The Philippine Travel Agencies Association (PTAA) is confident that the country can beat government estimates of attracting 10 million foreign tourists annually by 2016.
Outgoing PTAA president Aileen Clemente said the government’s goal, which was more than thrice the number of tourists that came to the country in 2010, was a conservative estimate, given the recent good press the Philippines has enjoyed in the international community.
“That’s a conservative estimate. But personally, I’m not that keen on arrivals. What we want are an increase in receipts,” Clemente said, referring to the average amount of money a foreign tourist spends in the Philippines.
“If our average receipts are high, we might not even have to attract that many tourists to boost the economy,” she said.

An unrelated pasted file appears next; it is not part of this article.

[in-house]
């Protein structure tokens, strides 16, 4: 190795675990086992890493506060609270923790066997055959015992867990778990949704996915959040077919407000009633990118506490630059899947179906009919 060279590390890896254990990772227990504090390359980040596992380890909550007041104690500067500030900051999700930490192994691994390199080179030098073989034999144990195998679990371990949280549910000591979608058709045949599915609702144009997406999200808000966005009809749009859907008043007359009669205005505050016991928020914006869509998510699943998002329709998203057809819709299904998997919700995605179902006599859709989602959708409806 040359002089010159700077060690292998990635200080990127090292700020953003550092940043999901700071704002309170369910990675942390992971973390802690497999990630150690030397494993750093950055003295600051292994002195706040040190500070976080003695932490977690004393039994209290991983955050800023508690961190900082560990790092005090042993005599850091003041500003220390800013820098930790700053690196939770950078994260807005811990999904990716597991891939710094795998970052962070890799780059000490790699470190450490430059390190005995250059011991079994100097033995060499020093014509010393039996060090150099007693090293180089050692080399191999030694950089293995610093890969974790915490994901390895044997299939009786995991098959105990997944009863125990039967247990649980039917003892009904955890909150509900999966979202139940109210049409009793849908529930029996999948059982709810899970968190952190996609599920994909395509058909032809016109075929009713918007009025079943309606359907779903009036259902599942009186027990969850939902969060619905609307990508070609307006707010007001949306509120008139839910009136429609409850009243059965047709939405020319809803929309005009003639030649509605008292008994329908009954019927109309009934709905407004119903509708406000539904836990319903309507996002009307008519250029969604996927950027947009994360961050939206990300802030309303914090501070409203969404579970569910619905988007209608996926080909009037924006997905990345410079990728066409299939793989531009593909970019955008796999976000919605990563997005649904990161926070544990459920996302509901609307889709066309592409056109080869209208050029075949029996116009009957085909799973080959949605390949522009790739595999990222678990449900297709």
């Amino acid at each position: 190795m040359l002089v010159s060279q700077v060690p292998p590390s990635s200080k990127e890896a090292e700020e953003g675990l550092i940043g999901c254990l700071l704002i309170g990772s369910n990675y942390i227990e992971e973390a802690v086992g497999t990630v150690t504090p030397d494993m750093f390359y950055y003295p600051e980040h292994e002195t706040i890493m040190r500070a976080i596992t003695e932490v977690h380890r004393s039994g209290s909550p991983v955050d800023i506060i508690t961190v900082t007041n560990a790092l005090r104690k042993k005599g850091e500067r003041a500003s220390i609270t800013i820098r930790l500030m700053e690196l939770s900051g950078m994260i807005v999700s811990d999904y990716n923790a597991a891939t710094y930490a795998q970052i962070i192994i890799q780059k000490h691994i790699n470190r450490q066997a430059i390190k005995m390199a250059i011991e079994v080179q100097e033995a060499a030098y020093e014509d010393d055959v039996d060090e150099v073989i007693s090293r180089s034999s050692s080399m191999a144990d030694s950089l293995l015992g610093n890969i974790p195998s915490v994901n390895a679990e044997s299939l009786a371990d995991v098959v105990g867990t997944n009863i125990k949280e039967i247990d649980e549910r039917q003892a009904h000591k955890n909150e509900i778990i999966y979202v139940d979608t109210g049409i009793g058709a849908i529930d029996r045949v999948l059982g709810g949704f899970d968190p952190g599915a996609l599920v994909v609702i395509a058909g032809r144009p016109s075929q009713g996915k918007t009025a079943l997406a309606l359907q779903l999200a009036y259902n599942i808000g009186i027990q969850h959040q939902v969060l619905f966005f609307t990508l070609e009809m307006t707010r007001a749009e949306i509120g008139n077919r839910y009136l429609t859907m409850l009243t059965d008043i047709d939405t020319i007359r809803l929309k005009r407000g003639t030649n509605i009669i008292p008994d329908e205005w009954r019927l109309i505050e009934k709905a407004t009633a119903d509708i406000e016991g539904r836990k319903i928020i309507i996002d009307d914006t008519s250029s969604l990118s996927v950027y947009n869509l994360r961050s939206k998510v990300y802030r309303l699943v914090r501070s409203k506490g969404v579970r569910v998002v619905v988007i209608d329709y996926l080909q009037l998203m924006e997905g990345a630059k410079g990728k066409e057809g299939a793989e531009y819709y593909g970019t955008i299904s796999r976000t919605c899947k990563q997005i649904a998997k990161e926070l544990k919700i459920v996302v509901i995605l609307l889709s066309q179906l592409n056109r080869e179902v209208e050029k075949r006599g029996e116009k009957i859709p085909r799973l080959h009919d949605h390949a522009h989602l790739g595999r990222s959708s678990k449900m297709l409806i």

At the moment, the average tourist from Southeast Asia spends about $200 a day usually on two to three-day visits to the Philippines. Europeans, meanwhile, spend as much as $700 a day and stay an average of two weeks per visit.
The Department of Tourism expects 4.5 million tourists to visit the Philippines this year, despite a standing state-sponsored ban on travel tours to the Philippines by the Chinese government. This would be higher by 18 percent from the 3.9 million tourists last year.
“Other markets have been picking up the slack,” Clemente said.
China was the fourth-largest source of tourists for the Philippines in 2011, although Clemente said it was a “far fourth” compared to the top three of South Korea, the United States and Japan.
She credited the Aquino administration’s good governance efforts, which have helped stabilize the local economy, for the increased interest in the Philippines.
“What foreigners see is stability, and that makes the Philippines attractive,” she said.
Clement said the target would only be met if the government would make good on its pledge to increase infrastructure spending and make travelling to the Philippines more convenient for foreigners.